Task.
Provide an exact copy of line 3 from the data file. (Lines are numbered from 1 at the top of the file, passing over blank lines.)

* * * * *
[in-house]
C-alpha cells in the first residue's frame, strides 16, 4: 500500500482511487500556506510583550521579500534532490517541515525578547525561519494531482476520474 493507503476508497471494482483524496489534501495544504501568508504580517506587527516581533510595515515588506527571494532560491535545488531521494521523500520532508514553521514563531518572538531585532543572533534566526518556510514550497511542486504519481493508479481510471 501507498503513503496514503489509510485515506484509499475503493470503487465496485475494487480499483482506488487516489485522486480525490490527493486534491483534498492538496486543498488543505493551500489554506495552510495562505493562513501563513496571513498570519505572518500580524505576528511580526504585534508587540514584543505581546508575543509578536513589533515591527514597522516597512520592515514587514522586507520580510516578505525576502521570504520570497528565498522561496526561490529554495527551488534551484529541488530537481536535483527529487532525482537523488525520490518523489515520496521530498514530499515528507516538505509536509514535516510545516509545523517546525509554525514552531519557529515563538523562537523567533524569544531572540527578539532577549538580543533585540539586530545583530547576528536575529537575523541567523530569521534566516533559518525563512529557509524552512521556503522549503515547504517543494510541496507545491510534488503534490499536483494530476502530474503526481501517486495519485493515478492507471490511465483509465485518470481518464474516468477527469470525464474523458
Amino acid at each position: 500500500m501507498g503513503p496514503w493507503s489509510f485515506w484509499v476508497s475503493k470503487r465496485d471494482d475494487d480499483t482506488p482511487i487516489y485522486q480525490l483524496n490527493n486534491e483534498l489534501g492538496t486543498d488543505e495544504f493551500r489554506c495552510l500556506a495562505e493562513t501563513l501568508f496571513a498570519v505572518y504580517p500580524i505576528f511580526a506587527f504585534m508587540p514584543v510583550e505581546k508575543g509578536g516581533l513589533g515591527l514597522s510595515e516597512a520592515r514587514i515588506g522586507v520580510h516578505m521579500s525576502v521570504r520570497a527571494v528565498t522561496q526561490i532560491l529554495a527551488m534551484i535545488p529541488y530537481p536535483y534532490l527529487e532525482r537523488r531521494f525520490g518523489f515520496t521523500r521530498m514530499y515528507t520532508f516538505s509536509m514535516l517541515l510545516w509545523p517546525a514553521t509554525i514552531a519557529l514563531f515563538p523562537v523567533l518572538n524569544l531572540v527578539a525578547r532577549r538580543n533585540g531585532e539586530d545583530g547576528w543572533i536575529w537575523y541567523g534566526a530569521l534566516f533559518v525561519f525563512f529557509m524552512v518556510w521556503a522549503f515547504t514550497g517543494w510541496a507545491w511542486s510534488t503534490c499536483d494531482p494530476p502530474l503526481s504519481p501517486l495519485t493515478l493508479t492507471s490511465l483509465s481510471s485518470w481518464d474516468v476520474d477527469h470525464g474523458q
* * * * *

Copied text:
Amino acid at each position: 500500500m501507498g503513503p496514503w493507503s489509510f485515506w484509499v476508497s475503493k470503487r465496485d471494482d475494487d480499483t482506488p482511487i487516489y485522486q480525490l483524496n490527493n486534491e483534498l489534501g492538496t486543498d488543505e495544504f493551500r489554506c495552510l500556506a495562505e493562513t501563513l501568508f496571513a498570519v505572518y504580517p500580524i505576528f511580526a506587527f504585534m508587540p514584543v510583550e505581546k508575543g509578536g516581533l513589533g515591527l514597522s510595515e516597512a520592515r514587514i515588506g522586507v520580510h516578505m521579500s525576502v521570504r520570497a527571494v528565498t522561496q526561490i532560491l529554495a527551488m534551484i535545488p529541488y530537481p536535483y534532490l527529487e532525482r537523488r531521494f525520490g518523489f515520496t521523500r521530498m514530499y515528507t520532508f516538505s509536509m514535516l517541515l510545516w509545523p517546525a514553521t509554525i514552531a519557529l514563531f515563538p523562537v523567533l518572538n524569544l531572540v527578539a525578547r532577549r538580543n533585540g531585532e539586530d545583530g547576528w543572533i536575529w537575523y541567523g534566526a530569521l534566516f533559518v525561519f525563512f529557509m524552512v518556510w521556503a522549503f515547504t514550497g517543494w510541496a507545491w511542486s510534488t503534490c499536483d494531482p494530476p502530474l503526481s504519481p501517486l495519485t493515478l493508479t492507471s490511465l483509465s481510471s485518470w481518464d474516468v476520474d477527469h470525464g474523458q